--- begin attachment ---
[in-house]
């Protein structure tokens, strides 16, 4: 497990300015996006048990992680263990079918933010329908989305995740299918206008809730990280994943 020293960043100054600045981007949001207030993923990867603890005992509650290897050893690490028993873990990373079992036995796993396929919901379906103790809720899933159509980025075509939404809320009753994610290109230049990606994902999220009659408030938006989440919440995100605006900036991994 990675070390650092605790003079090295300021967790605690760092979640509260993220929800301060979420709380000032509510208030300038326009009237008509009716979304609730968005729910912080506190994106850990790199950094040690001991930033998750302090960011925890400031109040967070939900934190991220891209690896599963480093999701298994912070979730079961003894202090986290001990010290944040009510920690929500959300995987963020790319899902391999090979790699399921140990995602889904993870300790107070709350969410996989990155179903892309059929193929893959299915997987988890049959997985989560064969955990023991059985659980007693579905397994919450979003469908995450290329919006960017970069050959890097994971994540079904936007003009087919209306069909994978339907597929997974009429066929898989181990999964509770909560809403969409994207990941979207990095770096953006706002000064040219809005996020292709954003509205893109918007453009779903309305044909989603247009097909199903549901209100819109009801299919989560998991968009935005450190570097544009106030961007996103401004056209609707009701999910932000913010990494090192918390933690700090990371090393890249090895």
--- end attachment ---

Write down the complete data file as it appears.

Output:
[in-house]
């Protein structure tokens, strides 16, 4: 497990300015996006048990992680263990079918933010329908989305995740299918206008809730990280994943 020293960043100054600045981007949001207030993923990867603890005992509650290897050893690490028993873990990373079992036995796993396929919901379906103790809720899933159509980025075509939404809320009753994610290109230049990606994902999220009659408030938006989440919440995100605006900036991994 990675070390650092605790003079090295300021967790605690760092979640509260993220929800301060979420709380000032509510208030300038326009009237008509009716979304609730968005729910912080506190994106850990790199950094040690001991930033998750302090960011925890400031109040967070939900934190991220891209690896599963480093999701298994912070979730079961003894202090986290001990010290944040009510920690929500959300995987963020790319899902391999090979790699399921140990995602889904993870300790107070709350969410996989990155179903892309059929193929893959299915997987988890049959997985989560064969955990023991059985659980007693579905397994919450979003469908995450290329919006960017970069050959890097994971994540079904936007003009087919209306069909994978339907597929997974009429066929898989181990999964509770909560809403969409994207990941979207990095770096953006706002000064040219809005996020292709954003509205893109918007453009779903309305044909989603247009097909199903549901209100819109009801299919989560998991968009935005450190570097544009106030961007996103401004056209609707009701999910932000913010990494090192918390933690700090990371090393890249090895």